4 Radio as a classroom resource

Case Study 3: Using radio for language and literacy development

Mrs Rekha is a multi-grade teacher in in a rural primary school in Bihar. Here she describes how she uses radio as a resource in her language lessons.

My school has very few resources apart from the textbooks provided. I listen to the radio a great deal in my free time and have discovered a wide range of interesting programmes. I now regularly use the radio as an additional source of input in my students’ language lessons. I like the way it enables me to expose them to the world outside the classroom.

I use the radio programme guide in the newspaper to identify suitable programmes, based on the topics they will cover. I used to broadcast programmes directly in the classroom so needed to make sure that the timing was suitable, but now I have a radio with a recording facility, so I can select them in advance and replay them later.

I often get my students to listen to especially made educational programmes, because these are clearly presented and include one or two short comprehension tasks or other activities. We always spend time talking about the content of the programme afterwards. This is helpful in clarifying anything that hasn’t been understood. Sometimes we do this as a whole class. Sometimes I group my students and ask them to discuss the programme together. I usually follow up these discussions by asking my younger students to write a short text on the content of the programme and my older ones to write a longer report.

I also broadcast stories, plays and soap operas in the classroom. These lend themselves to discussions about the characters, the issues raised, or what might happen next. I sometimes invite my students to write out dialogues in their own words and act them out in role plays.

I like the way radio programmes expose my students to different voices, new expressions and different registers of language. During the programmes I note down any possible unfamiliar words and ask my students afterwards if they know, or can guess, what they mean. Sometimes they comment on the language they hear, pointing out that the presenter has pronounced a word in a particular way or used a word or expression when they would have used an alternative. Discussing these differences helps raise their awareness of the richness and variety of language.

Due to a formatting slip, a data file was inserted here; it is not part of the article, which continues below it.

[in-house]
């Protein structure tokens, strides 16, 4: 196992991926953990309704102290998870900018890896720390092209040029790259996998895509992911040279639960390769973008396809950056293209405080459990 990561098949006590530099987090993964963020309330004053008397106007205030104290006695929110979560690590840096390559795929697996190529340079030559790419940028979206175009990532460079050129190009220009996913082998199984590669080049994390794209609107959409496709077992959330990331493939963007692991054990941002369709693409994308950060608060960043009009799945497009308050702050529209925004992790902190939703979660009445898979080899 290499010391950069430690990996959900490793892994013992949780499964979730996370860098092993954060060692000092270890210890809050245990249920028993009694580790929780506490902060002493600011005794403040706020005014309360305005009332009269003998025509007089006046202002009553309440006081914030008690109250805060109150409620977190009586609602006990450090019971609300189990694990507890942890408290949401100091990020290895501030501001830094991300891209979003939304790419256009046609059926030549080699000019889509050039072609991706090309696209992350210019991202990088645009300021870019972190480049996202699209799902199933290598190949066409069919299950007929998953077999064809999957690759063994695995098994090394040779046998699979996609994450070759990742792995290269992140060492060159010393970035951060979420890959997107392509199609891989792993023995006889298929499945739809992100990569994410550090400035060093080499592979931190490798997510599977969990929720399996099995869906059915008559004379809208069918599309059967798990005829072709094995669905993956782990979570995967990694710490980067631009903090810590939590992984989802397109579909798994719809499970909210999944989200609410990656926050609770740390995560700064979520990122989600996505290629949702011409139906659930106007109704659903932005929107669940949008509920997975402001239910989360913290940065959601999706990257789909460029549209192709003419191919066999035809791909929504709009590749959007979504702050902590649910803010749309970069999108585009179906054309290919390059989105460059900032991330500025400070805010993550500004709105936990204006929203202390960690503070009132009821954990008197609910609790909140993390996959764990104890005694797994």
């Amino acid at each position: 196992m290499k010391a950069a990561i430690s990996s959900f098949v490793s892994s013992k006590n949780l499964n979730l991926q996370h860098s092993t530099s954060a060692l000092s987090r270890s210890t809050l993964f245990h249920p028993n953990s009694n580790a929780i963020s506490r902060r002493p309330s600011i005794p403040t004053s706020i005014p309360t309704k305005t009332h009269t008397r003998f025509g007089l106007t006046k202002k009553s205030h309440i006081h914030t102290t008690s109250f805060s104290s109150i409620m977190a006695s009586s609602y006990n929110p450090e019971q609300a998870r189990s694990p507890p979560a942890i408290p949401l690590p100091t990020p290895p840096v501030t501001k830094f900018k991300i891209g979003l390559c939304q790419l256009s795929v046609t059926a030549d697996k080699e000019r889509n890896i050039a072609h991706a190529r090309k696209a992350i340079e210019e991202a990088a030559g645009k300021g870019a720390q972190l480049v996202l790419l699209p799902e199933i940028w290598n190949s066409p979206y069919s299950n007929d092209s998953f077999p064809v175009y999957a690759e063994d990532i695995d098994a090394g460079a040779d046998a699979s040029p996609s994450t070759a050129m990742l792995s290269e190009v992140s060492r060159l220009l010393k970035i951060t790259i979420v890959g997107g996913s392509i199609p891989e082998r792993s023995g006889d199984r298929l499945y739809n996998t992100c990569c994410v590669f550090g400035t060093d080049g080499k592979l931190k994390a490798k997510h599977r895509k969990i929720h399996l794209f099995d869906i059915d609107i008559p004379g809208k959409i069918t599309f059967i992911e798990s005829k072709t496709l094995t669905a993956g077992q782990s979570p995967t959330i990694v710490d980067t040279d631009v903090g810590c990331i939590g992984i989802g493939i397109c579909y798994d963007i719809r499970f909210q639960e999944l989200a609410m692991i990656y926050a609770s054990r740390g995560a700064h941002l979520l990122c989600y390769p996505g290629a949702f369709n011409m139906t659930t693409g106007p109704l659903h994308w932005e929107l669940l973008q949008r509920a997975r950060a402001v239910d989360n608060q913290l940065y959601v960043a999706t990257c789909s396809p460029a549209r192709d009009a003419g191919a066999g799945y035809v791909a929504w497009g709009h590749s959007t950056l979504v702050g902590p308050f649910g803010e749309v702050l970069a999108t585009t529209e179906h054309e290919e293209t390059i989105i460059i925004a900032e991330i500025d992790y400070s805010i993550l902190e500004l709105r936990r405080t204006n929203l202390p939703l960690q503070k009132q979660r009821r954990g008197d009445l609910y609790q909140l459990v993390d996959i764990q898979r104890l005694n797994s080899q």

I have also experimented with broadcasting a short section of a programme in one of my students’ home languages. I asked those who could understand it to explain to their classmates what the speaker said. I then asked them to repeat two or three of the key words that the speaker used and invited the rest of the class to repeat them orally. They wrote the words that they knew in their home language on the board and the rest of the class copied them into their exercise books. Everyone was very absorbed in this lesson.

For my students, using radio broadcasts complements listening to me all the time.

Pause for thought

  • What language and literacy development opportunities do Mrs Rekha’s radio-based lessons provide her students?
  • Do you foresee any challenges to using radio in the classroom? How might you overcome them?

The key resource ‘Involving all [Tip: hold Ctrl and click a link to open it in a new tab. (Hide tip)] ’ contains more ideas on how to increase student participation in the classroom by valuing their home languages, for example.

Activity 4: Using radio in your classroom

It is helpful to practise exploiting radio programmes for language and literacy development before you try using them in class.

Figure 4 Listening to the radio in the classroom.

Over a period of a week or so, take time to listen to two or three radio programmes that you think could be suitable for your students. As you listen to them, think about what you want your students gain from the broadcast in terms of:

  • aspects of its content
  • their language and literacy development.

Next, imagine taking the class and rehearse aloud the kinds of questions and discussion points that you might raise with your students after the broadcast, taking into account their knowledge of the subject and their language and literacy levels.

Outline one or two activities that your students could do after the broadcast. These could involve speaking or writing or a mixture of both. Think about how you will organise your students, how long they will need, and how you will draw the class together at the end.

When you have practised this skill a few times, identify a suitable programme to broadcast directly, or to record and replay to your students at a later date. Plan as much of the lesson as you can in advance. Then try it out.

Pause for thought

  • Did the lesson go as you expected?
  • What would you do differently next time?

For further ideas on creating a language-rich classroom, see Resource 2, ‘Using local resources’.

3 A classroom reading corner